Immanuel Kant thought not. His idea of a war was an 18th-century "cabinet war" of the sort that was so familiar in Germany before its unification. The decision to go to war would be made by the king and his cabinet, often for reasons that had no bearing on the well-being of his subjects. After the wars of the Reformation, these conflicts were not very devastating and were conducted with small, professional armies. Cabinet wars did often require oppressive taxes. Kant believed that no sane body of taxpayers would fund a typical cabinet war if they were consulted about it. He describes with derision the behavior of monarchs who declare war and then carry on with their ordinary amusements.

The distinction between belligerency in Classical democracies and in the modern world is that, in ancient times, war was often a business enterprise from which the participants could hope to benefit directly. (This was true even under the Roman Empire, whose soldiers hoped for booty in addition to their regular salaries.) As a rule, this has not been the case in the democracies that grew out of the Enlightenment. There were exceptions: the filibustering Americans who founded Texas really were in the position of the army of Alcibiades, but apparently with better leadership. The matter becomes more doubtful in connection with the Mexican-American War: the US inherited the strategic position of the Republic of Texas as well as its debt. I don't think it applies at all to the Civil War, though. There were Confederate leaders who dreamed of a Latin American empire, but the Army of Northern Virginia fought to keep the Yankees on the nether side of the Potomac.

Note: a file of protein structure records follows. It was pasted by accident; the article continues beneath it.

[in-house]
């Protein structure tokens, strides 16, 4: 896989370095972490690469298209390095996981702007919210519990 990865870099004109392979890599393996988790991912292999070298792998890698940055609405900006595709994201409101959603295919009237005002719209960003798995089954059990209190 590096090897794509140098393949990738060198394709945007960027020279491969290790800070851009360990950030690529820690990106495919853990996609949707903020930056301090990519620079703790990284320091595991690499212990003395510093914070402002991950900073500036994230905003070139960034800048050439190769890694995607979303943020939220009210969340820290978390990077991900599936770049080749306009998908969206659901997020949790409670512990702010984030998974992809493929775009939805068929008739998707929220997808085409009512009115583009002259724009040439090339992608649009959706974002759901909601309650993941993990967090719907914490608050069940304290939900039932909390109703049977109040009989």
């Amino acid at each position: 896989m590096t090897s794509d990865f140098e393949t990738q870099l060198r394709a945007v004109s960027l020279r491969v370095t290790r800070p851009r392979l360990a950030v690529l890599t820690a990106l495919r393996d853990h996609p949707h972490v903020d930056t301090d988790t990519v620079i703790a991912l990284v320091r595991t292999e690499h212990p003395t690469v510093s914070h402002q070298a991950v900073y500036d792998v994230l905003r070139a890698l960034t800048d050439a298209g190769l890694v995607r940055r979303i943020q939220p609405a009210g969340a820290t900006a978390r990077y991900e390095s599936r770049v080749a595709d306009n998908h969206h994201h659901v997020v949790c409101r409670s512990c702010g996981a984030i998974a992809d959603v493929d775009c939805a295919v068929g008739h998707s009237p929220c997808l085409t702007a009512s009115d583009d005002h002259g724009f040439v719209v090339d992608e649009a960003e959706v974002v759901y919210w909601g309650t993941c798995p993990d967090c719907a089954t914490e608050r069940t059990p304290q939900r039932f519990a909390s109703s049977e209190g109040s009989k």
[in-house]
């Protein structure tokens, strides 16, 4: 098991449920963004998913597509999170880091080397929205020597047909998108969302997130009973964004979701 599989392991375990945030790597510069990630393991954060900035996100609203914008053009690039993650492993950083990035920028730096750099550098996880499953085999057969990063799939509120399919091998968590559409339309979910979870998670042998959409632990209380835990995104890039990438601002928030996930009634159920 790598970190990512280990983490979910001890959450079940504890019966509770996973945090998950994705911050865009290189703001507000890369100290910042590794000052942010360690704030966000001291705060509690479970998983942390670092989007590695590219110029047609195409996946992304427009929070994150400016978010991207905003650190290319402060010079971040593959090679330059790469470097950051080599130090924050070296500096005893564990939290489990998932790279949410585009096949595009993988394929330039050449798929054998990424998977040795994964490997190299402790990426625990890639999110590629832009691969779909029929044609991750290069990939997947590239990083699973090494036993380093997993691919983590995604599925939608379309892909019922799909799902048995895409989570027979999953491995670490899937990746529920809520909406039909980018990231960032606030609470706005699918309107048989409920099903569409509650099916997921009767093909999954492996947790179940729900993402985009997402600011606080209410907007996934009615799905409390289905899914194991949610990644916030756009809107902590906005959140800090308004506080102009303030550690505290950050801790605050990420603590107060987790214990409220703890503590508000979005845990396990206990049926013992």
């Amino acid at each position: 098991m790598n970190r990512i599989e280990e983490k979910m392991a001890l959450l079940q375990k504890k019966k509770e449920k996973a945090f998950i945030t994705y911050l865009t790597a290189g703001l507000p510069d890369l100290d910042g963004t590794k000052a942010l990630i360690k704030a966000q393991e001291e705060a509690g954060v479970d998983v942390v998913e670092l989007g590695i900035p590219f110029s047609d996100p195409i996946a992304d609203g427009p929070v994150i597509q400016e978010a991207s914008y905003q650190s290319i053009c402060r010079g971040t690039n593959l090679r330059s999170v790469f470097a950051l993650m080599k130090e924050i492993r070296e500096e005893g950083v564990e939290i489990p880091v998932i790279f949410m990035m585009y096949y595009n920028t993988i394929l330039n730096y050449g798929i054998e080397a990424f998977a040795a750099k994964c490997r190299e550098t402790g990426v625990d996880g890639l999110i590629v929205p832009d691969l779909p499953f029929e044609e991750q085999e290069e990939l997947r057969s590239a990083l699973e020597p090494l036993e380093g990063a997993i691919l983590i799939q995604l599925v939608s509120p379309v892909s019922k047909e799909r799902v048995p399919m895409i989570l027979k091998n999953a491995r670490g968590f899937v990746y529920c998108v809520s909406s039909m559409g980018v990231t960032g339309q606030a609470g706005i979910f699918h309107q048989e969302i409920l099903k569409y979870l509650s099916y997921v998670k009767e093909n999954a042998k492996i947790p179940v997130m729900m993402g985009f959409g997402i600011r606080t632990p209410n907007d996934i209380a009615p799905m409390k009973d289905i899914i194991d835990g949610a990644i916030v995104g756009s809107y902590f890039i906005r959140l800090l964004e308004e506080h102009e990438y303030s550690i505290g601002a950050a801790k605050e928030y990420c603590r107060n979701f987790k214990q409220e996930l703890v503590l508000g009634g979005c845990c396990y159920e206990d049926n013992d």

In the Middle East today, democracy would probably work more in the Kantian than in the Houstonian fashion. Wars in the region (with the exception of the Israeli War of Independence) are experienced by the populations involved as pure cost. Both sides often lose. Even a republic of demons would avoid war in such a case.

* * *

One no longer reads the New York Times every day, but when one does, one notes that the editorial page has wholly succumbed to Krugman Disease. Yesterday's editorial, "On the Subject of Leaks," decries the attempts by the Justice Department to find out who told the Times about the secret but presumptively legal cross-border wire-tapping that the National Security Administration began after 911:

Given the Bush administration's appetite for leak investigations (three are under way), this seems a good moment to try to clear away the fog around this issue

The Times revs up its wind-machine by distinguishing any leaks that patriotic citizens might have disclosed to the paper from the underhanded smear campaigns of the Bush Clique:

The longest-running of the leak cases involves Valerie Wilson, a covert C.I.A. operative whose identity was leaked to the columnist Bob Novak.. The question there was whether the White House was using this information in an attempt to silence Mrs. Wilson's husband, a critic of the Iraq invasion, and in so doing violated a federal law against unmasking a covert operative,